To achieve this goal, in consultation with our Congress and within the framework of our balanced budget, I proposed that we make significant improvements to the Heavily Indebted Poor Countries initiative at the Cologne Summit of the G-7 in June: first, a new focus on early relief by international financial institutions, which now reduce debt only at the end of the HIPC program. Combined with ongoing forgiveness of cash flows by the Paris Club, this will substantially accelerate relief from debt payment burden.
Second, the complete forgiveness of all bilateral concessional loans to the poorest countries.
Third, deeper and broader reduction of other bilateral debts, raising the amount to 90 percent.
Fourth, to avoid recurring debt problems, donor countries should commit to provide at least 90 percent of new development assistance on a grant basis to countries eligible for debt reduction.
Fifth, new approaches to help countries emerging from conflicts that have not had the chance to establish reform records, and need immediate relief and concessional finance.
And sixth, support for gold sales by the IMF to do its part, and additional contributions by us and other countries to the World Bank's trust fund to help meet the cost of this initiative.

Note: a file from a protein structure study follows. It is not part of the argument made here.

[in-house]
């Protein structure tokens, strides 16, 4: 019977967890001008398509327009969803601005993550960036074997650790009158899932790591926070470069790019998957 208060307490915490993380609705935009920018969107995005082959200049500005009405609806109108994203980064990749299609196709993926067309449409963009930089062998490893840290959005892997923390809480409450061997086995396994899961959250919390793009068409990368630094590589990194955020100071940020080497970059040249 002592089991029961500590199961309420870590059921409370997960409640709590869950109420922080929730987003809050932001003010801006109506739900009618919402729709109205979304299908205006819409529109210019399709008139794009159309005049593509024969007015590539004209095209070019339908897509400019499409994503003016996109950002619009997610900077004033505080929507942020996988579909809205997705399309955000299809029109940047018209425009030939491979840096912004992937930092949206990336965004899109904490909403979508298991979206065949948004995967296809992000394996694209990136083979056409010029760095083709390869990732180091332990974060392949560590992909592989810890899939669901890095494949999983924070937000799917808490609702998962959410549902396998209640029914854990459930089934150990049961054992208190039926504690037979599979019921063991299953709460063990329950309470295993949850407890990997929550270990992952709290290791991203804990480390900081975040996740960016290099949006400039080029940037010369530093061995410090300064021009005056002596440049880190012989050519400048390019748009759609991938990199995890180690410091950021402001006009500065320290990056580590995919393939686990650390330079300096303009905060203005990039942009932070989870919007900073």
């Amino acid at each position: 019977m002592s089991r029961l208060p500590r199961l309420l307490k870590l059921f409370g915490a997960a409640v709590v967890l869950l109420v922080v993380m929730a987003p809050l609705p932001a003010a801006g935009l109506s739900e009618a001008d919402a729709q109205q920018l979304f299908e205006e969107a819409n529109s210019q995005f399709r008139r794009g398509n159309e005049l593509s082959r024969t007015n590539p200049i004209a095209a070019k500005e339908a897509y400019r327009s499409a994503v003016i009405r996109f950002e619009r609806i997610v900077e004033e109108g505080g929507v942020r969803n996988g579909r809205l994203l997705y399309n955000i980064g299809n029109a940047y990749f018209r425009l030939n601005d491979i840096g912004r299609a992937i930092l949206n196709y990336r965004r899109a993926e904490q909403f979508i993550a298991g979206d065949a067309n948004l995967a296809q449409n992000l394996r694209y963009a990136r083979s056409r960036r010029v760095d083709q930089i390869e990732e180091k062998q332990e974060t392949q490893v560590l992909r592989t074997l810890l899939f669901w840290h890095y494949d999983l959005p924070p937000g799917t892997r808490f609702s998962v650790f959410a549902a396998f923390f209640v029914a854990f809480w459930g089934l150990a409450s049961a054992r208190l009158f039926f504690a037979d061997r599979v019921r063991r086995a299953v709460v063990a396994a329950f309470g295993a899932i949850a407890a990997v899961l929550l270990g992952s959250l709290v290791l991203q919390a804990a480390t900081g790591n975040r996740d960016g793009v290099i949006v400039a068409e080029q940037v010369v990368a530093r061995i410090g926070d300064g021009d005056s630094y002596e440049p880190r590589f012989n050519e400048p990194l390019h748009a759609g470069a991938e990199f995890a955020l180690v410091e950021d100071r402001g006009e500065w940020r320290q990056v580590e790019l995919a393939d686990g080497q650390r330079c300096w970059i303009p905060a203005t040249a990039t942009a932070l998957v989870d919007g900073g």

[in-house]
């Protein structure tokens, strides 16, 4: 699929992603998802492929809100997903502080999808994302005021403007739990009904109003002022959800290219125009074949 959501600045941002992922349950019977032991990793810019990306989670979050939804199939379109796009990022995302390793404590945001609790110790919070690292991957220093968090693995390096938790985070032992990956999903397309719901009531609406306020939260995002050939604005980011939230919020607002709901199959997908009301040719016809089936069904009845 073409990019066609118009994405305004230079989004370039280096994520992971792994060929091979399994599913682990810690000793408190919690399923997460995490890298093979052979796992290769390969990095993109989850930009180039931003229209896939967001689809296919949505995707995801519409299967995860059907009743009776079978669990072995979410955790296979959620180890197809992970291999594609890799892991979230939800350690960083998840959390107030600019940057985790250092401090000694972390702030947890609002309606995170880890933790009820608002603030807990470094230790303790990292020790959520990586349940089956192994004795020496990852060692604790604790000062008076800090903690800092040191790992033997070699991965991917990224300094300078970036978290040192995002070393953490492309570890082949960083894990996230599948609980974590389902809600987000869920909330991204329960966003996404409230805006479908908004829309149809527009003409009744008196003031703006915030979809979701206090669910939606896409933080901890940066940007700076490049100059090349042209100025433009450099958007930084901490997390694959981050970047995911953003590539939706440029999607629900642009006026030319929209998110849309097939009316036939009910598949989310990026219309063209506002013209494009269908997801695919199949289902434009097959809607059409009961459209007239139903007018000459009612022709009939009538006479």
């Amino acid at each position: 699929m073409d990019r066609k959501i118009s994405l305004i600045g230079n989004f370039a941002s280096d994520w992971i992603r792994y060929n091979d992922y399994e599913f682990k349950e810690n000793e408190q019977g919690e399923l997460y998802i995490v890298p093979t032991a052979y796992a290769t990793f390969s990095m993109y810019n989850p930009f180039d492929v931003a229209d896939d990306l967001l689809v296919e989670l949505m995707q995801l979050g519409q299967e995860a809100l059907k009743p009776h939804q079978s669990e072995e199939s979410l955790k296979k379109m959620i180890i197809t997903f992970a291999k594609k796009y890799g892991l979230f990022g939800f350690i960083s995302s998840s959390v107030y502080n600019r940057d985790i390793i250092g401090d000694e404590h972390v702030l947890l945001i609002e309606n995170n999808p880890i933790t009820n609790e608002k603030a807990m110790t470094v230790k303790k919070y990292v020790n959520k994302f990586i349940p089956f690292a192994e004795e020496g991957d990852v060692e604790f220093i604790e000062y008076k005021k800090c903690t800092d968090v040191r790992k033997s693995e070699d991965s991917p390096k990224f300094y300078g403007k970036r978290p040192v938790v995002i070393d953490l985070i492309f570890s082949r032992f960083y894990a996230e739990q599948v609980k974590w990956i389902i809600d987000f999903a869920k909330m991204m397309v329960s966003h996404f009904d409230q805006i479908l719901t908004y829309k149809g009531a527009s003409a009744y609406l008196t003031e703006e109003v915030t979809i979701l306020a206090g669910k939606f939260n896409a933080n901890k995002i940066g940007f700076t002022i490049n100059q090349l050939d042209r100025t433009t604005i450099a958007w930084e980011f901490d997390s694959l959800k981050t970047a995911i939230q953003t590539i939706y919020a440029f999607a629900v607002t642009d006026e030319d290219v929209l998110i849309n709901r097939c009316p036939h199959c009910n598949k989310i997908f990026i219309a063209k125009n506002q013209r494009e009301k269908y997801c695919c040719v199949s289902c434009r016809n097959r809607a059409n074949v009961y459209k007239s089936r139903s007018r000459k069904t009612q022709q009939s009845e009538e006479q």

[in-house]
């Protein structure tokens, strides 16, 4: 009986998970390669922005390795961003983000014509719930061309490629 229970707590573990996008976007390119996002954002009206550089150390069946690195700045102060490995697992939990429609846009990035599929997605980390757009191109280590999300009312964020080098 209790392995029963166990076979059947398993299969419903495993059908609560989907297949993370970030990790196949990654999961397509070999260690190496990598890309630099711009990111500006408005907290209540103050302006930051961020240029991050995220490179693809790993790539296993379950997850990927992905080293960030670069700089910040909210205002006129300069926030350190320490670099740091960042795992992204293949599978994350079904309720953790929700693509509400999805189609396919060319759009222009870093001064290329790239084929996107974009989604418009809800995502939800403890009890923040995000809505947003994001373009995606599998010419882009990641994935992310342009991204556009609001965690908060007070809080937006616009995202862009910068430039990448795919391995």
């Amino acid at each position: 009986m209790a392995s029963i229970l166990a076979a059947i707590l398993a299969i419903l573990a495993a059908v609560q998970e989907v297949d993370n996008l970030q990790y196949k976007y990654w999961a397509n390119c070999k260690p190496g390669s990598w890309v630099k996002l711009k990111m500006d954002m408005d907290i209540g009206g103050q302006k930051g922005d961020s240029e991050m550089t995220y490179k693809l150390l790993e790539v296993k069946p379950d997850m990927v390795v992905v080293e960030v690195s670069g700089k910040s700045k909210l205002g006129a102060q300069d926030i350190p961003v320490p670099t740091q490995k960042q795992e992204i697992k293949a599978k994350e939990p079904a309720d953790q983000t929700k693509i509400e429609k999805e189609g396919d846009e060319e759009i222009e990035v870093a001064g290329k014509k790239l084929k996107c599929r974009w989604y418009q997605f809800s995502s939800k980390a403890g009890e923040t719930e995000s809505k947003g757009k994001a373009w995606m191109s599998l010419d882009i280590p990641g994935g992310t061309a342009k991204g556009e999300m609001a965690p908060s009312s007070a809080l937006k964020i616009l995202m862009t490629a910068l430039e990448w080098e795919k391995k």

Finally, we should be prepared to provide even greater relief in exceptional cases where it could make a real difference.
What I am proposing is debt reduction that is deeper and faster. It is demanding, but to put it simply, the more debtor nations take responsibility for pursuing sound economic policies, the more creditor nations must be willing to provide debt relief.
One of the best days of my trip last year was the day I opened an investment center in Johannesburg, named after our late Commerce Secretary, Ron Brown, a true visionary who knew that peace, democracy, and prosperity would grow in Africa with the right kind of support. I can't think of a better tribute to him than our work here today, for he understood that Africa's transformation will not happen overnight but, on the other hand, that it should happened and that it could happen.
Look at Latin America's progress over the last decade. Look at Asia before that. In each case, the same formula worked: Peace, open markets, democracy, and hard work lifted hundreds of millions of people from poverty. It has nothing to do with latitude and longitude or religion or race. It has everything to do with an equal chance and smart decisions.